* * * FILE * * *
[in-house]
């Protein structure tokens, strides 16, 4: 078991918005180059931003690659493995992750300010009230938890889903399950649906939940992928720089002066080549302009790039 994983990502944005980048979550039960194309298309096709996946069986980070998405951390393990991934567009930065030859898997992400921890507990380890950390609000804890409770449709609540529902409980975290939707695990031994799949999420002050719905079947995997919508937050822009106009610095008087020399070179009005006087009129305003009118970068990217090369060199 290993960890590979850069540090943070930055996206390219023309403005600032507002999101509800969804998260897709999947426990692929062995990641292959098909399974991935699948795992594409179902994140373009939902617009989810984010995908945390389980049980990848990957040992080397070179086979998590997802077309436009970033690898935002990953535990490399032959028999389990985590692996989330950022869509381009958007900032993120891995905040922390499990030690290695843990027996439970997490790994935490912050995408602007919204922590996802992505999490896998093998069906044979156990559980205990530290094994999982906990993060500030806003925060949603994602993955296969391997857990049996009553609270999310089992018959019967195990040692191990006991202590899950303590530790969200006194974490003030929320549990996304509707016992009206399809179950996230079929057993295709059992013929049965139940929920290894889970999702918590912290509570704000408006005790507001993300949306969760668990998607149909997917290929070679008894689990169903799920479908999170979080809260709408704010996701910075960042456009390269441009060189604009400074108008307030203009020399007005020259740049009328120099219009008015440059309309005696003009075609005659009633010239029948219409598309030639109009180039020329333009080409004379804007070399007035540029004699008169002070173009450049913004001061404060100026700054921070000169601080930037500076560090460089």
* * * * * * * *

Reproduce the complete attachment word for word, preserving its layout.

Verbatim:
[in-house]
């Protein structure tokens, strides 16, 4: 078991918005180059931003690659493995992750300010009230938890889903399950649906939940992928720089002066080549302009790039 994983990502944005980048979550039960194309298309096709996946069986980070998405951390393990991934567009930065030859898997992400921890507990380890950390609000804890409770449709609540529902409980975290939707695990031994799949999420002050719905079947995997919508937050822009106009610095008087020399070179009005006087009129305003009118970068990217090369060199 290993960890590979850069540090943070930055996206390219023309403005600032507002999101509800969804998260897709999947426990692929062995990641292959098909399974991935699948795992594409179902994140373009939902617009989810984010995908945390389980049980990848990957040992080397070179086979998590997802077309436009970033690898935002990953535990490399032959028999389990985590692996989330950022869509381009958007900032993120891995905040922390499990030690290695843990027996439970997490790994935490912050995408602007919204922590996802992505999490896998093998069906044979156990559980205990530290094994999982906990993060500030806003925060949603994602993955296969391997857990049996009553609270999310089992018959019967195990040692191990006991202590899950303590530790969200006194974490003030929320549990996304509707016992009206399809179950996230079929057993295709059992013929049965139940929920290894889970999702918590912290509570704000408006005790507001993300949306969760668990998607149909997917290929070679008894689990169903799920479908999170979080809260709408704010996701910075960042456009390269441009060189604009400074108008307030203009020399007005020259740049009328120099219009008015440059309309005696003009075609005659009633010239029948219409598309030639109009180039020329333009080409004379804007070399007035540029004699008169002070173009450049913004001061404060100026700054921070000169601080930037500076560090460089």